A bill that would repeal the Defense of Marriage Act (DOMA) has cleared a U.S. Senate committee.

The bill was approved along party lines, with all 10 Democrats on the Senate Judiciary Committee voting in favor and all 8 Republicans opposed.

The proposed bill would eliminate the 1996 law which bars federal agencies and the military from recognizing the legal marriages of gay and lesbian couples and allows states to ignore such unions.

In her remarks to the committee, California Senator Dianne Feinstein, the chief sponsor of the measure in the Senate, said DOMA needed to be repealed because the law affects thousands of gay couples.

“I believe it's pretty clear that the time has come to repeal DOMA. When DOMA was passed no one was affected because no one was legally married because no state had passed a law. That's changed now. We have 7 states, we have 131,000 married couples, and the discriminatory nature of DOMA is showing up throughout the business and professional communities of this country,” Feinstein said.

Iowa Senator Chuck Grassley called Chairman Patrick Leahy's decision to bring the bill up for a vote “unwise” and went on to defend the law, saying denying gay couples the right to marry was not discriminatory.

“It's not about discriminating against anyone,” Grassley told colleagues. “No society has limited marriage to heterosexual couples because of the desire to create second class citizens. This differs from the treatment of interracial marriages. Traditional marriage in many states until the 1960s was limited racially for reasons that had nothing to do with the creation of marriage as an institution and everything to do with racial discrimination. Loving vs. Virginian, which has been referenced a number of times, has nothing to do with gay marriage.”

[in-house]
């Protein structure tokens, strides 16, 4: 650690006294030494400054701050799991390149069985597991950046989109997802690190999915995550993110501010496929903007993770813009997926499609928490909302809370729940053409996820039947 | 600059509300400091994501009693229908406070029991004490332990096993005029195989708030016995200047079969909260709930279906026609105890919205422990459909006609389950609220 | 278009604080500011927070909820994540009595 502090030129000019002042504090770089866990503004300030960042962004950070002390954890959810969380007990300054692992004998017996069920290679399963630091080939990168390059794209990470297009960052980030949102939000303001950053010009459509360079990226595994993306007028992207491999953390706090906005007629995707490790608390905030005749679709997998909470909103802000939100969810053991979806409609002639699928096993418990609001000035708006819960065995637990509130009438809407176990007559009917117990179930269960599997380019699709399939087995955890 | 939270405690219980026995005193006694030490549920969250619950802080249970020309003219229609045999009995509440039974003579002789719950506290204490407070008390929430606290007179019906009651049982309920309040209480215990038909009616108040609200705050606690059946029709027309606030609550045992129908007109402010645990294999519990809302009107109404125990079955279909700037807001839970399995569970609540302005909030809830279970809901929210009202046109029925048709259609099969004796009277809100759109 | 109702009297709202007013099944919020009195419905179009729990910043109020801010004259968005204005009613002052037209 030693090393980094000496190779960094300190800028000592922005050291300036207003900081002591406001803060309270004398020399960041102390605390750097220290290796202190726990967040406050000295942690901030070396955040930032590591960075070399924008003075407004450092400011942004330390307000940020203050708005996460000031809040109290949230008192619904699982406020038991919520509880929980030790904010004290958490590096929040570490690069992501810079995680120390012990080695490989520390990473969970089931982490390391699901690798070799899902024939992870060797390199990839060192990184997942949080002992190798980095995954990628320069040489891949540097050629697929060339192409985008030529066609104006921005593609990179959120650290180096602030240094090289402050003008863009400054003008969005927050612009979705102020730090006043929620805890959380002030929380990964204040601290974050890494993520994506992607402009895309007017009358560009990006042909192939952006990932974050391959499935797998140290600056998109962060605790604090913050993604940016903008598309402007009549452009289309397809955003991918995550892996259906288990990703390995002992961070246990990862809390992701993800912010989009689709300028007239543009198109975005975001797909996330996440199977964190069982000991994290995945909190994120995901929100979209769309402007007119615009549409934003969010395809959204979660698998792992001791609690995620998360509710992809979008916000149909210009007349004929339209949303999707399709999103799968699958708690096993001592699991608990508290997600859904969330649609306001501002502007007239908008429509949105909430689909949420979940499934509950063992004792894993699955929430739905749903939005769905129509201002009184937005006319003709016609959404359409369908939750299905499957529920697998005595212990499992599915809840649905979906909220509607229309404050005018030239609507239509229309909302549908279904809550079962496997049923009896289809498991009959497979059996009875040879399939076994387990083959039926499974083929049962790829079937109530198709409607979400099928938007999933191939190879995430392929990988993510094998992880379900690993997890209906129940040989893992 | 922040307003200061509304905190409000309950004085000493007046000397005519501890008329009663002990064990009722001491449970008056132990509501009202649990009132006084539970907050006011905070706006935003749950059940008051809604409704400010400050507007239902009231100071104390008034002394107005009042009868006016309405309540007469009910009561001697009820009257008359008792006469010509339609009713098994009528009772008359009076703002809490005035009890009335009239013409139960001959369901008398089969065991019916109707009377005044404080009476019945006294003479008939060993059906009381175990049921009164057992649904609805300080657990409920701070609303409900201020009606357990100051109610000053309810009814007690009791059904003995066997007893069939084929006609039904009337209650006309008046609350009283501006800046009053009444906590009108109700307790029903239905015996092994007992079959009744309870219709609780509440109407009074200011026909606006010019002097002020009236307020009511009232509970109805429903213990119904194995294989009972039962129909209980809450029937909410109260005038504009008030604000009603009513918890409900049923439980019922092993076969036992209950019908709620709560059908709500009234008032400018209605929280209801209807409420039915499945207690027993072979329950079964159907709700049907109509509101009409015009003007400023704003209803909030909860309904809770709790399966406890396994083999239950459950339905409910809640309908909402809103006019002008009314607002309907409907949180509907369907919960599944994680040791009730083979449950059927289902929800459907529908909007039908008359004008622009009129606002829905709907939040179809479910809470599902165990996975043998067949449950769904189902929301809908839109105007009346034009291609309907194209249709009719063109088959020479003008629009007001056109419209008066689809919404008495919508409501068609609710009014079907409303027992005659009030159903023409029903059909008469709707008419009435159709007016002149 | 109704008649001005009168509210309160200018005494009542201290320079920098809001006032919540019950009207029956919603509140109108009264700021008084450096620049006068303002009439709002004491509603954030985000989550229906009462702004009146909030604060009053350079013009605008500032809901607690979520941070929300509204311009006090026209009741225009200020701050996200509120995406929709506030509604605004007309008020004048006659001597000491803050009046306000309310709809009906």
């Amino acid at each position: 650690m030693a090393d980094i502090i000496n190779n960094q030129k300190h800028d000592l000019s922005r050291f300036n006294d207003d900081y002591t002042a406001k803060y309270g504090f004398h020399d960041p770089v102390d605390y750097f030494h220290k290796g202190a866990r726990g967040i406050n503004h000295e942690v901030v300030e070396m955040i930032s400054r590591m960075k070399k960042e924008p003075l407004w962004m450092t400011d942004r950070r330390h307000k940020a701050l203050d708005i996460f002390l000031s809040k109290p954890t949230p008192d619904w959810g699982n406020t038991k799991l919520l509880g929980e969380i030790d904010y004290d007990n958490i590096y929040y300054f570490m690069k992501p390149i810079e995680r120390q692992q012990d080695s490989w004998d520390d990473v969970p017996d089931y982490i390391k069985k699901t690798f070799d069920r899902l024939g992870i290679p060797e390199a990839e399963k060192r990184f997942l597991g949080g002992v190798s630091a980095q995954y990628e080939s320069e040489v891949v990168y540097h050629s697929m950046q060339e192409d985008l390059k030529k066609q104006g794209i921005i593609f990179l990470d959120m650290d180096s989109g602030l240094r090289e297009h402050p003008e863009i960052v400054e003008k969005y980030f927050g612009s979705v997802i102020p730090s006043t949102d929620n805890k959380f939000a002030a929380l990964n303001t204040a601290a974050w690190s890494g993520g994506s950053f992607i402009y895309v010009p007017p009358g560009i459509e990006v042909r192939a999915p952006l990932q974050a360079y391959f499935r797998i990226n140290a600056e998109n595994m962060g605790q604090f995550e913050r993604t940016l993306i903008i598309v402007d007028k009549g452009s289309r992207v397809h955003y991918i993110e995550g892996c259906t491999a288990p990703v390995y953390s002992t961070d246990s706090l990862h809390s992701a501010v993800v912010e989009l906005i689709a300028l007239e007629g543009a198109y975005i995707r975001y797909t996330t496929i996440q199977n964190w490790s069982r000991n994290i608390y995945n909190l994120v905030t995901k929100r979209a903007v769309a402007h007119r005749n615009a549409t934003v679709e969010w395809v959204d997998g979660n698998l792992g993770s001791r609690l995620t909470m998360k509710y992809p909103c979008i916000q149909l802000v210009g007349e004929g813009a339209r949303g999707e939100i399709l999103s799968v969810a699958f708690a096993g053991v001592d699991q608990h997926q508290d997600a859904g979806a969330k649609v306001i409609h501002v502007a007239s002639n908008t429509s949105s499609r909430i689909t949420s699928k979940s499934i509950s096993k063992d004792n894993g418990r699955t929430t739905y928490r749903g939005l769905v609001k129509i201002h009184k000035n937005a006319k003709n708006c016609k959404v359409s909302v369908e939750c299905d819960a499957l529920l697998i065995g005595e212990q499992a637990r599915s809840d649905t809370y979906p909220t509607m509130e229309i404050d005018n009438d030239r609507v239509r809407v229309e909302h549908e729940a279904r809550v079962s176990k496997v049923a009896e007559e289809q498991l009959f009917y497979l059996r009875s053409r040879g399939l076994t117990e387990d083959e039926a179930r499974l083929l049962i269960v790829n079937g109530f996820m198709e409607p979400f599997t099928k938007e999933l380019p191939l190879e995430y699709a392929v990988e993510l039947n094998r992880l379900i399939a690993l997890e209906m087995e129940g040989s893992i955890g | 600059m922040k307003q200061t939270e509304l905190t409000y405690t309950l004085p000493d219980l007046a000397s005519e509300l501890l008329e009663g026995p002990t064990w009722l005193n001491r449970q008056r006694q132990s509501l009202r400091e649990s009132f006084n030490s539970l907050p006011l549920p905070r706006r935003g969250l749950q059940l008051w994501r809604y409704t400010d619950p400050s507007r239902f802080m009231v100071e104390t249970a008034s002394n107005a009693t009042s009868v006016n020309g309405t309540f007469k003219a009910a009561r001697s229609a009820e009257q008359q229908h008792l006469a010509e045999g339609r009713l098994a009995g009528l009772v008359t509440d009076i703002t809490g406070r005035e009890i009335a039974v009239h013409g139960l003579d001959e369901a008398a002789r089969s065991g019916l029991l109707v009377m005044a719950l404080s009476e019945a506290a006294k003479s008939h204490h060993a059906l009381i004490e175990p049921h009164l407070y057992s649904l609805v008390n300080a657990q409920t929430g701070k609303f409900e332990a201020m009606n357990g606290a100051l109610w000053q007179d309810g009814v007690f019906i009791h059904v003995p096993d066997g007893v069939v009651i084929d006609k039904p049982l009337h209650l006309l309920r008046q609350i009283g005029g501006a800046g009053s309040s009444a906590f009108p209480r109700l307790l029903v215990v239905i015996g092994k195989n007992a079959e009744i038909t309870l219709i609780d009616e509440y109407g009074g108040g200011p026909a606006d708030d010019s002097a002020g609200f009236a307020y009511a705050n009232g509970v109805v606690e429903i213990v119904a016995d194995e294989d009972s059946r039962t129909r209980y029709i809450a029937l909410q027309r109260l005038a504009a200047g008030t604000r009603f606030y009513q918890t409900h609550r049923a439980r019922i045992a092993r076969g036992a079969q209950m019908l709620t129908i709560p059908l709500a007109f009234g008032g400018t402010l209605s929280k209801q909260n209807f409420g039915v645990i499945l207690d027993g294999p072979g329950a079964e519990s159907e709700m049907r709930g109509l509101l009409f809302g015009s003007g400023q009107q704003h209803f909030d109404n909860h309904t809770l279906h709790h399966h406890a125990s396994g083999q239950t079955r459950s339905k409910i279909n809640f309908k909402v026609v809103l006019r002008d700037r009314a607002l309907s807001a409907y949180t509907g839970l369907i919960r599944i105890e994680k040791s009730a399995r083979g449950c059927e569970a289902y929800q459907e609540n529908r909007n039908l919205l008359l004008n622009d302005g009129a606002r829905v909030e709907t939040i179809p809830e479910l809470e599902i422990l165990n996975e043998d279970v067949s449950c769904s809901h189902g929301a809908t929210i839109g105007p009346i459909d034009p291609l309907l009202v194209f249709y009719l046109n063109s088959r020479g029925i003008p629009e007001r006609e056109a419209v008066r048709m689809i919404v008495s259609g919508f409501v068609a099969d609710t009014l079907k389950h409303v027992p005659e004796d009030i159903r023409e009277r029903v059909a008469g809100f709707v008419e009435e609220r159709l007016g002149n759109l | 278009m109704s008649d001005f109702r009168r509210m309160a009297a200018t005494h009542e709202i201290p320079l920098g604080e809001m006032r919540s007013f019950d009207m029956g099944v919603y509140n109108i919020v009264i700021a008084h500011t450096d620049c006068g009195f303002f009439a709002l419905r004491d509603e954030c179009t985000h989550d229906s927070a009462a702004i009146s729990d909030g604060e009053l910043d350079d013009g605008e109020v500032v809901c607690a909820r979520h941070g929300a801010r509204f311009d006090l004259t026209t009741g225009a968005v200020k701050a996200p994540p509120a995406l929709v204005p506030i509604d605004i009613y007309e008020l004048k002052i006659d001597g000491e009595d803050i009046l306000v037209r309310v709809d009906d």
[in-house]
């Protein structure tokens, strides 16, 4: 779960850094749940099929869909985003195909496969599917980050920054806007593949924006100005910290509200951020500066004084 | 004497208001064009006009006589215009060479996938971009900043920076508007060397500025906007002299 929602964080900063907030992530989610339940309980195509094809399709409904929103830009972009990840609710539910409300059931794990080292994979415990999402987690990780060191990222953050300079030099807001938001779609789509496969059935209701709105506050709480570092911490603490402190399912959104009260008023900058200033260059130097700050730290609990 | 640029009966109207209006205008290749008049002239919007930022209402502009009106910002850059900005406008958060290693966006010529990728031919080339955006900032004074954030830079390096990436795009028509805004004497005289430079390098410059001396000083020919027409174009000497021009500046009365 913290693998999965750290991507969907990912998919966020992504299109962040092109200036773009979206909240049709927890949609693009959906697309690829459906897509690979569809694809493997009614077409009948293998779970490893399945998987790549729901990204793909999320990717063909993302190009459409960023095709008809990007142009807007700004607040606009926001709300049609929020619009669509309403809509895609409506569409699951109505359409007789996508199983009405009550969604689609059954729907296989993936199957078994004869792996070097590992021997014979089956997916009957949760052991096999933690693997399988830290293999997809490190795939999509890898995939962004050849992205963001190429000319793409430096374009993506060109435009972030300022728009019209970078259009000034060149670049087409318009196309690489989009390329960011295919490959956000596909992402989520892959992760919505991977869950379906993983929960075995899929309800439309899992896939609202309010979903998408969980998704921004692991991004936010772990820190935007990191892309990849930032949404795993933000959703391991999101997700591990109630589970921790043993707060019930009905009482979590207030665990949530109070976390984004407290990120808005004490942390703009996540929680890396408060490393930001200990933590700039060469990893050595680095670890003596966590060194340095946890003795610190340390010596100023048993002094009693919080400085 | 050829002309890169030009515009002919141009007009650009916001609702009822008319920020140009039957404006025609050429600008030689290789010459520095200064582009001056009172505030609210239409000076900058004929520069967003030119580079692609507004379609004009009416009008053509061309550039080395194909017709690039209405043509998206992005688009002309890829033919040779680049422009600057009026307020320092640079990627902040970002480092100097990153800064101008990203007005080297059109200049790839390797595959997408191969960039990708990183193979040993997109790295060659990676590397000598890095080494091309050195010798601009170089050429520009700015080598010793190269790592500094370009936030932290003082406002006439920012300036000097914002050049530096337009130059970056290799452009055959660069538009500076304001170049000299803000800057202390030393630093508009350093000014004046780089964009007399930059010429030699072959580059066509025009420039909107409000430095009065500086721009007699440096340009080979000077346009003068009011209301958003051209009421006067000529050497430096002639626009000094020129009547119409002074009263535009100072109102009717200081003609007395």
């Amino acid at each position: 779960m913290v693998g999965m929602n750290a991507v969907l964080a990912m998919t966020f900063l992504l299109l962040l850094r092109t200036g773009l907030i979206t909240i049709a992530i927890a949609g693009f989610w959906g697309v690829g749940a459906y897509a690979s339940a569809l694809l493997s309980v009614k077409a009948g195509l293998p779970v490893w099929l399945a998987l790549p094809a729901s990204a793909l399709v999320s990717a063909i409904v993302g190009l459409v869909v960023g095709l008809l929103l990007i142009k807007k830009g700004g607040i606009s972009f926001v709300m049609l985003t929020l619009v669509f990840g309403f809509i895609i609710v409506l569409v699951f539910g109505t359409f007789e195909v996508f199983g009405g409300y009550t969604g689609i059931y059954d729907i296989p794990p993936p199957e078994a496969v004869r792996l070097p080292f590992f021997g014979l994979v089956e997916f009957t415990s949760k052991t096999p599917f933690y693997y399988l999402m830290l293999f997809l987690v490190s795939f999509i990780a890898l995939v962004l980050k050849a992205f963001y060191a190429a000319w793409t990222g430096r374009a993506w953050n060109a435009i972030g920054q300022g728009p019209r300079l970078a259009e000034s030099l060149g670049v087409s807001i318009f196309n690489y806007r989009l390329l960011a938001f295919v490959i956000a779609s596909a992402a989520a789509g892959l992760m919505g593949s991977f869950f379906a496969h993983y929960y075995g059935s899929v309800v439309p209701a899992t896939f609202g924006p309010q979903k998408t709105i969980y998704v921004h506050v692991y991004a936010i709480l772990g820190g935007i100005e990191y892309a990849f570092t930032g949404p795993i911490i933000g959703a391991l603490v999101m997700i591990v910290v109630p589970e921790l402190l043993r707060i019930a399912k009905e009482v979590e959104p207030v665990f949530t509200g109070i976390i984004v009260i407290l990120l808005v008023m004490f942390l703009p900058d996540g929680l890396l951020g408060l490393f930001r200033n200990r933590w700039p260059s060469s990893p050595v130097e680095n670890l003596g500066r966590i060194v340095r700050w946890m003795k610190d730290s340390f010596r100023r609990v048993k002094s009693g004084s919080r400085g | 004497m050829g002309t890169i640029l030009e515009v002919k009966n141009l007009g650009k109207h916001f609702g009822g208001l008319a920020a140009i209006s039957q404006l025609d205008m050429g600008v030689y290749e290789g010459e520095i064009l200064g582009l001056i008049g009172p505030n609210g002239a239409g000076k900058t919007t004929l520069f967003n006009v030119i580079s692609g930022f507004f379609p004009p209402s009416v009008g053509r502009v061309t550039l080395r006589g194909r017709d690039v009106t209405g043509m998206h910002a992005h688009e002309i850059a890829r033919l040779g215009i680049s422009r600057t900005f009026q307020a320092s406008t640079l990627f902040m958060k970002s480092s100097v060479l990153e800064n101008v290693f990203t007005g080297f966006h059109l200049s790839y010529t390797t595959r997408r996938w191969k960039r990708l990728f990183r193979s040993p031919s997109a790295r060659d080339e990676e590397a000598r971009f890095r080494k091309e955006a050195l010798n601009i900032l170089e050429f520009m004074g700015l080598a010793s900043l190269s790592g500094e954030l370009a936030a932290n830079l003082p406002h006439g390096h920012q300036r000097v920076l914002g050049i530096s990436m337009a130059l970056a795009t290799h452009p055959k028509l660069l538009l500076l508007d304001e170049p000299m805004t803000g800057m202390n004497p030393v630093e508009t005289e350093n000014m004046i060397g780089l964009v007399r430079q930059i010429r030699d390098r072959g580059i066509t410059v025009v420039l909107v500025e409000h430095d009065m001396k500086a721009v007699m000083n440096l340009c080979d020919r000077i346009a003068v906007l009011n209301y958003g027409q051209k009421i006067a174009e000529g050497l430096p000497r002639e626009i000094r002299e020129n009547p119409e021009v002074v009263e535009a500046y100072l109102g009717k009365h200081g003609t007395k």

Texas Senator John Cornyn said he objected to the bill because repeal would increase the nation's debt.

“Repealing the Defense of Marriage Act would actually result in an expansion of federal benefits and spending at a time when we know that federal spending is way out of control and our entitlement programs are unsustainable. Repealing the Defense of Marriage Act would actually increase the cost of Social Security that's already insolvent,” Cornyn said. “No one has paid into the Social Security system expecting benefits to be paid to same-sex couples”

Before the panel agreed to vote on the bill, Grassley announced that Republicans had decided not to offer any amendments to the bill.

However, passage in the committee looks to be as far as the bill will get any time soon. Feinstein has said she doesn't have the votes for Senate passage. And the issue is a non-starter in the House, where its speaker, John Boehner, a Republican from Ohio, has approved up to $1.5 million to defend the law in court.